- I just checked - the source table F42199, when exported, occupied: npages=1399252, fpages=1399430. If you are right, LOAD'ed table would occupy the same number of pages, but it occupies just half of them. This is because VALUE COMPRESSION option for target table. Thus, the data pages for pages *were* reconstructed by LOAD.

Cheers,
--
Konstantin Andreev.
Jul 6 '06 #3

P: n/a
"Konstantin Andreev" <pl**********@datatech.ruwrote in message
news:e8**********@dns.comcor.ru...
>
Can not be true. One reason and one confirmation:

- The intermediate data format (DEL,IXF) intended to be interoperable.
This allows moving data between different platforms and on-disk
structures. It (data format) by definition does not contain page and block
information. Thus LOAD operation must reconstruct any data blocks
specifically for target platform.

- I just checked - the source table F42199, when exported, occupied:
npages=1399252, fpages=1399430. If you are right, LOAD'ed table would
occupy the same number of pages, but it occupies just half of them. This
is because VALUE COMPRESSION option for target table. Thus, the data pages
for pages *were* reconstructed by LOAD.

Cheers,
--
Konstantin Andreev.
Let me amend my response to be more accurate.

The load utility loads data a page at a time. It takes the data from the
input file and formats the pages to be loaded. New rows are not placed on
existing pages.

The import utility does regular SQL inserts, and therefore may use existing
space on pages that already have some rows, but where the page is not full.
Jul 6 '06 #4

P: n/a
Mark A wrote:
>Thus LOAD operation must reconstruct any data blocks specifically for target platform.
Let me amend my response to be more accurate.

The load utility loads data a page at a time. It takes the data from the input file and formats the pages to be loaded. New rows are not placed on existing pages.

The import utility does regular SQL inserts, and therefore may use existing space on pages that already have some rows, but where the page is not full.
Sounds reasonable. Let me a bit expand the proposed scenario, to check my understanding.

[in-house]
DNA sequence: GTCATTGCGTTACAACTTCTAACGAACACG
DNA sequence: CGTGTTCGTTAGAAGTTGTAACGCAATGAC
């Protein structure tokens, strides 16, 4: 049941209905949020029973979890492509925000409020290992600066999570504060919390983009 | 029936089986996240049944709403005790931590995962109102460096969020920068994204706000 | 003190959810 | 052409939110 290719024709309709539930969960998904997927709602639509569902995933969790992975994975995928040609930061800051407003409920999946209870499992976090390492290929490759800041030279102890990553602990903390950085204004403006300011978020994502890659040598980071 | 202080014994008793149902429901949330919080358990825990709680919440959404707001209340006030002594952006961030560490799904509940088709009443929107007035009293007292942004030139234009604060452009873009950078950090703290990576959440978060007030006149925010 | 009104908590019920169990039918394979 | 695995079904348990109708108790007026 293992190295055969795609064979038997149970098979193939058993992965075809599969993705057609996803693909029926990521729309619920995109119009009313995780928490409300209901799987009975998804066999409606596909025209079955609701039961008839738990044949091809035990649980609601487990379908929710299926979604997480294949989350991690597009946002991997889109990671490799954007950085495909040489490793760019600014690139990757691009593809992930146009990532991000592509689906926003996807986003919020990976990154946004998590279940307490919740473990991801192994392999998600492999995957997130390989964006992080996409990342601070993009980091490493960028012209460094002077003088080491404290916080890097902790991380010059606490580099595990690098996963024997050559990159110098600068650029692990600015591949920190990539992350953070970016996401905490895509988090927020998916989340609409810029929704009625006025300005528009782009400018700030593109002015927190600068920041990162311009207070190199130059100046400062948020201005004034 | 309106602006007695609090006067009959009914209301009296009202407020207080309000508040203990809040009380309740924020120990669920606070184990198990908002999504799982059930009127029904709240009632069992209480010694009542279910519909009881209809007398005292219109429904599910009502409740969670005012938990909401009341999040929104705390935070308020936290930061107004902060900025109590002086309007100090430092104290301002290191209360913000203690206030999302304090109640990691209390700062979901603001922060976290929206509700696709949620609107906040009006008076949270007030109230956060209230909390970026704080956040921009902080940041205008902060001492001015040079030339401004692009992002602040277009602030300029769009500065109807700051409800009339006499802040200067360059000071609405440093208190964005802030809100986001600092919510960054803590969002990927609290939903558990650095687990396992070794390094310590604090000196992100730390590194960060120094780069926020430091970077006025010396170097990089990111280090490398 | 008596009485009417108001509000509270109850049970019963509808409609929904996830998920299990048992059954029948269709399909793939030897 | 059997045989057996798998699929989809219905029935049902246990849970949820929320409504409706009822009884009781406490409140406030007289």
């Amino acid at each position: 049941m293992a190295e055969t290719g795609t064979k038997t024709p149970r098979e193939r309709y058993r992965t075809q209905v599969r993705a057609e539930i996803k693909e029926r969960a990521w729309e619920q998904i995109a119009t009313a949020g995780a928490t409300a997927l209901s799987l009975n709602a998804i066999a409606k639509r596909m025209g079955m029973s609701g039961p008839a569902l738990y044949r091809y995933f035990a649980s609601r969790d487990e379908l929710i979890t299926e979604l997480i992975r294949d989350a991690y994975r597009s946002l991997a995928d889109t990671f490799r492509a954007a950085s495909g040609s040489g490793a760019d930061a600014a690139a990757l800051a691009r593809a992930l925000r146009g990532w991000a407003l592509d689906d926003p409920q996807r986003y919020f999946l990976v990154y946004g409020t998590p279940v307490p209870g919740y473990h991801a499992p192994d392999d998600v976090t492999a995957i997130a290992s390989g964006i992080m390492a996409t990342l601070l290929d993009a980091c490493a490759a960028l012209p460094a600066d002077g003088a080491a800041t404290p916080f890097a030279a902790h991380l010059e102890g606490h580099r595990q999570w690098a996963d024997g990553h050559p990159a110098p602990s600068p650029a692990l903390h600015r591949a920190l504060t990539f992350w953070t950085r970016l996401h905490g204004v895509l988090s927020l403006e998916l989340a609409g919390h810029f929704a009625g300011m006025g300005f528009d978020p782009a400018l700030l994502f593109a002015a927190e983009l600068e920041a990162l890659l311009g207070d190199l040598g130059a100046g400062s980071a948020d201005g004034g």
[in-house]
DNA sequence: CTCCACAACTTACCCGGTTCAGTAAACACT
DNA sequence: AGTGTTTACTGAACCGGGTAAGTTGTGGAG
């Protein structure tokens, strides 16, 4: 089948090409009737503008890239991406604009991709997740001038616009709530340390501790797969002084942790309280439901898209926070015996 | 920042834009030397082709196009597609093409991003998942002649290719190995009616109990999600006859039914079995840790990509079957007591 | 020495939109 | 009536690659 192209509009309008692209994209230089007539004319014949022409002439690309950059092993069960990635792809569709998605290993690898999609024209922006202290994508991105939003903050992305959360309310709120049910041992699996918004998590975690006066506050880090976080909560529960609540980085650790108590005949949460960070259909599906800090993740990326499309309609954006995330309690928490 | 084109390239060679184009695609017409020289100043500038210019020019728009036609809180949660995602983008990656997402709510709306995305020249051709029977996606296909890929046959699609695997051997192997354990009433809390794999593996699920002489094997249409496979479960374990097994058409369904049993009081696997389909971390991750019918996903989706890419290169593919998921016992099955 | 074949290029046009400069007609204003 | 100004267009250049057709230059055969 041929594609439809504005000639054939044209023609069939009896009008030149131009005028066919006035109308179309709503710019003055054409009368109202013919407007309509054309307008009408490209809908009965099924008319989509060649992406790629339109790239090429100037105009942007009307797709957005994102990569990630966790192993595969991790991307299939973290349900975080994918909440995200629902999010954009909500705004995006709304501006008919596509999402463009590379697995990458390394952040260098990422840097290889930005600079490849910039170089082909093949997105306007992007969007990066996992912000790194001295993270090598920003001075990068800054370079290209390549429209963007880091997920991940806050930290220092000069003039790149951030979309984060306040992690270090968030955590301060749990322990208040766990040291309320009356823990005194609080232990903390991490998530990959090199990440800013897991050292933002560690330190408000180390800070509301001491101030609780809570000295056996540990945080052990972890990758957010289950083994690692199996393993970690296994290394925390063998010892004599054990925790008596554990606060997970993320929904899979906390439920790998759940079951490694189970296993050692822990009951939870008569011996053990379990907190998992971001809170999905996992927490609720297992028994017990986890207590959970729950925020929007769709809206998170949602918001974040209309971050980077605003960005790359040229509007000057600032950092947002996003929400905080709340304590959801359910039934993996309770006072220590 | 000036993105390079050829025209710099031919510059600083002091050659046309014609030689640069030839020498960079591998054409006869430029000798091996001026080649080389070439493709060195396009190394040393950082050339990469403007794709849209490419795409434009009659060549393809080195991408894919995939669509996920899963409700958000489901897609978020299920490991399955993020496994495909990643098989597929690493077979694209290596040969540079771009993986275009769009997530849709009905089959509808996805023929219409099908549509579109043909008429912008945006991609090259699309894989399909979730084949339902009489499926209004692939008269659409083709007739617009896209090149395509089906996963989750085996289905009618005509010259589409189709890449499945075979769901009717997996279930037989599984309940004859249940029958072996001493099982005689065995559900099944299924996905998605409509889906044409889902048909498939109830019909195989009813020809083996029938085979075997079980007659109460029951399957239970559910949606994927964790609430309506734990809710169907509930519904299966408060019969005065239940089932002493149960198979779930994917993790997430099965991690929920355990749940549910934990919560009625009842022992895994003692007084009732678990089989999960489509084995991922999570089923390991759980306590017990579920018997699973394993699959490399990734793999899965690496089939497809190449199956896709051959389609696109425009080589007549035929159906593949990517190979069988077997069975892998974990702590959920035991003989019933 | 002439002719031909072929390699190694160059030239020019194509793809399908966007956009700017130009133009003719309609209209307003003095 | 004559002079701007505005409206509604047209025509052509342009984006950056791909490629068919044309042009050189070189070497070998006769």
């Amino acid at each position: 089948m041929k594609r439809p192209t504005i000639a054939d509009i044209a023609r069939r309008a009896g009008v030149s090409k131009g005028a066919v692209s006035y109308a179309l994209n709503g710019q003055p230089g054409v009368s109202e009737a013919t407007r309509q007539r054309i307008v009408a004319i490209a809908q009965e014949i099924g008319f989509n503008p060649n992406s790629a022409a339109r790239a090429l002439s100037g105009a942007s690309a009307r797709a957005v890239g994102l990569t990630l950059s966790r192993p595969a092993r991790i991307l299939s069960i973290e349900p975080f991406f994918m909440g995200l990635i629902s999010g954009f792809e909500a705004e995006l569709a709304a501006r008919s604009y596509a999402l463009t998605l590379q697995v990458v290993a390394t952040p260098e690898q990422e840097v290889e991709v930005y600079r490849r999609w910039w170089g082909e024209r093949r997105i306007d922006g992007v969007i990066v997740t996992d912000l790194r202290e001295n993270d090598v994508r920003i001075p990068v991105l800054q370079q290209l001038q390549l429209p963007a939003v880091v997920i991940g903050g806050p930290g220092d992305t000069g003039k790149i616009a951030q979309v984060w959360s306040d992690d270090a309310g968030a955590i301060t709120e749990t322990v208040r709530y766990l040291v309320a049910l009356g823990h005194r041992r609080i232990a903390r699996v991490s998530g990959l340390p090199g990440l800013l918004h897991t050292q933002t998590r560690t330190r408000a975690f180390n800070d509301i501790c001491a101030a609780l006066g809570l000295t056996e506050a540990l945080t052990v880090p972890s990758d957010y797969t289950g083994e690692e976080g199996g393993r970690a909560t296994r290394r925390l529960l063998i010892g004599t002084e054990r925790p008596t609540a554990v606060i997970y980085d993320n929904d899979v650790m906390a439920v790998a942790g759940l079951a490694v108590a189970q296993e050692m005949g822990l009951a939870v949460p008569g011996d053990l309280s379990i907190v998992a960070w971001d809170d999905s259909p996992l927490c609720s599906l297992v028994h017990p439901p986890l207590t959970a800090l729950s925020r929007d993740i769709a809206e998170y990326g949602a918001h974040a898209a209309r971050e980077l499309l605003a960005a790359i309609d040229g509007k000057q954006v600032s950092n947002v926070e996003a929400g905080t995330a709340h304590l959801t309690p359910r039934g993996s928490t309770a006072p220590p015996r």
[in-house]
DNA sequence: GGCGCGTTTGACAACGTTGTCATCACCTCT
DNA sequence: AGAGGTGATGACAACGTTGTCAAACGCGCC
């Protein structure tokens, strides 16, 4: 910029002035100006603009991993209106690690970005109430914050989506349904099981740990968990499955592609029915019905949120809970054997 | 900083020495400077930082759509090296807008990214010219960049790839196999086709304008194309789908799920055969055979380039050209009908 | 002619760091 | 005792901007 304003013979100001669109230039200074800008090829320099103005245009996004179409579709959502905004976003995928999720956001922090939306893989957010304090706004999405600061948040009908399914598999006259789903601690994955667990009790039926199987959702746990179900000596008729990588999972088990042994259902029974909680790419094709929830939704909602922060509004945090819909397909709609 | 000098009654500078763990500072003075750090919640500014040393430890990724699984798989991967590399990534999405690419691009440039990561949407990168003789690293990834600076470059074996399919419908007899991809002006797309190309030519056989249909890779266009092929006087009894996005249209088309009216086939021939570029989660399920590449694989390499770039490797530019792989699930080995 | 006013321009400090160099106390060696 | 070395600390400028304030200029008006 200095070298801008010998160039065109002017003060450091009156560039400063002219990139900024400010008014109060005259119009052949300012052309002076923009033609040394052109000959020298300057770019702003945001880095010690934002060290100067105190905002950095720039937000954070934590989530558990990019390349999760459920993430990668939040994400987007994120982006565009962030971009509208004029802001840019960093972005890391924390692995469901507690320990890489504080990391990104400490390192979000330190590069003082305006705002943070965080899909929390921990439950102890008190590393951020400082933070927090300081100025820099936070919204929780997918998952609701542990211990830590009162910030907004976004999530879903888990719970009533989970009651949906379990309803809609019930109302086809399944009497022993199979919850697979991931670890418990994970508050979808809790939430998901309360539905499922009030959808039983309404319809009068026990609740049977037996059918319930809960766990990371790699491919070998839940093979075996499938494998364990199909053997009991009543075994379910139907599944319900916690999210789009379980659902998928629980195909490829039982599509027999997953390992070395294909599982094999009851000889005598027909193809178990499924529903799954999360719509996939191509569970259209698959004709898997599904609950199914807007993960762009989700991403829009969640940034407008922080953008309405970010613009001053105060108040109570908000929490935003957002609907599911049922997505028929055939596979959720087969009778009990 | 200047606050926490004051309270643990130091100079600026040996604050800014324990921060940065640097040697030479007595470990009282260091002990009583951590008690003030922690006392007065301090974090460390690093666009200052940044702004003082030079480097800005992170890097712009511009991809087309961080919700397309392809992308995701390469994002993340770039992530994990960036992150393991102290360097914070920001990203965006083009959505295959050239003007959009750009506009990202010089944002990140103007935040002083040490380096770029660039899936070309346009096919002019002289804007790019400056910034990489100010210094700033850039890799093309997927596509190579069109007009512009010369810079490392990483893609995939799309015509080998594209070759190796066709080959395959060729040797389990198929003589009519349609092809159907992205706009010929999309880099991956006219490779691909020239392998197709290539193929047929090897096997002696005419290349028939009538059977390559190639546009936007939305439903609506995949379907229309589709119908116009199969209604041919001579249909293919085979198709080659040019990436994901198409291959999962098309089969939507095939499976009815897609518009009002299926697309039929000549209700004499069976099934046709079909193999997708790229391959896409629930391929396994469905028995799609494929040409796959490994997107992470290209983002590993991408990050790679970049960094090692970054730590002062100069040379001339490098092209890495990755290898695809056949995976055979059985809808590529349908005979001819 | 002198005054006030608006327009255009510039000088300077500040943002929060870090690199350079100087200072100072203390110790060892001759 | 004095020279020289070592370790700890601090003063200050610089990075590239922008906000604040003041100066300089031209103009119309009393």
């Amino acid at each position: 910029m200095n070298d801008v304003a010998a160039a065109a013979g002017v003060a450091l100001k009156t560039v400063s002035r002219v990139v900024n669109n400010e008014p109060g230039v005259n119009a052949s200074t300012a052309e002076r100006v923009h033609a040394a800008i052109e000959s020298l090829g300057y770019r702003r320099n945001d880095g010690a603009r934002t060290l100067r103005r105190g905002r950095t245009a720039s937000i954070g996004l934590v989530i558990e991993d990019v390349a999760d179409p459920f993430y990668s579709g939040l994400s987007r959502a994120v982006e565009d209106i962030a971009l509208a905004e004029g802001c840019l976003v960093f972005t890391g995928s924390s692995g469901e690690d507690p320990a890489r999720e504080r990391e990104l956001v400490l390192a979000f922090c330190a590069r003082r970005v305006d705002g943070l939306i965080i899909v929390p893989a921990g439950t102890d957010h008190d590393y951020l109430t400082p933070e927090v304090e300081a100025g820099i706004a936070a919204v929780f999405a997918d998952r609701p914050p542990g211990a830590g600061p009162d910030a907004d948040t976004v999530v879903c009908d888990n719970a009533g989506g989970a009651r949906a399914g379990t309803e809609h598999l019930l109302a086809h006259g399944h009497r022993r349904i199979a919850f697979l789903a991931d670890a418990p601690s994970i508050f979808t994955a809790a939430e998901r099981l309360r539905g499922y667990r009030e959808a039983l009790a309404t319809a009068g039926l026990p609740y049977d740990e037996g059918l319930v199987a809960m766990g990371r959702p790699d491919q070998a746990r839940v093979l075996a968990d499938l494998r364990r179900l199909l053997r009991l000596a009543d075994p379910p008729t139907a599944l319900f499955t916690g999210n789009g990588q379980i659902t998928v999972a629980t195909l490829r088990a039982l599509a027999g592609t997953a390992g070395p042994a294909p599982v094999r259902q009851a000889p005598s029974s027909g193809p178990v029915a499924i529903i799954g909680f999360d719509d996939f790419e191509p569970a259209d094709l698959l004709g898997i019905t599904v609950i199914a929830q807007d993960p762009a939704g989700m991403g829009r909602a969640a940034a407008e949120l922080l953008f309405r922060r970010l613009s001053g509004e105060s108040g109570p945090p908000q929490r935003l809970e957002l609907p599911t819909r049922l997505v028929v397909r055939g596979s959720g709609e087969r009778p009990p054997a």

- Some time the data row in sequence can't be fit on the currently constructed page, thus page fired to disk by LOAD utility and forgotten. Meanwhile among the rows to come could be encountered one, short enough to be placed on the fired page, but LOAD have to place it on the new page. I also expect that if the all rows have equal lengthes then page counts used by LOAD and IMPORT will also by equal.

Please, correct me, if I flounder about.

Thank you,
--
Konstantin Andreev.
Jul 7 '06 #5

P: n/a
"Konstantin Andreev" <pl**********@datatech.ruwrote in message
news:e8**********@dns.comcor.ru...
Sounds reasonable. Let me a bit expand the proposed scenario, to check my
understanding.

- Some time the data row in sequence can't be fit on the currently
constructed page, thus page fired to disk by LOAD utility and forgotten.
Meanwhile among the rows to come could be encountered one, short enough to
be placed on the fired page, but LOAD have to place it on the new page. I
also expect that if the all rows have equal lengthes then page counts used
by LOAD and IMPORT will also by equal.

Please, correct me, if I flounder about.

Thank you,
--
Konstantin Andreev.
Data loaded via the load utility is formatted into pages by the load utility
an then stored in the table a page at a time. This is done outside of the
normal SQL engine. Existing pages are not used for adding the data, and only
new pages are created. It has nothing to do with whether rows will fit in
existing pages, it is done that way for speed. Because the SQL engine is not
used by the load utility, insert triggers will not fire for new rows added
to the table.

Imports are done by submitting regular inserts through the SQL engine and
therefore the rows may end up being inserted on existing pages where there
is space available. Insert triggers are fired, and all data is logged just
like normal SQL.

Therefore it is possible that the import uses less total space than load.
Jul 7 '06 #6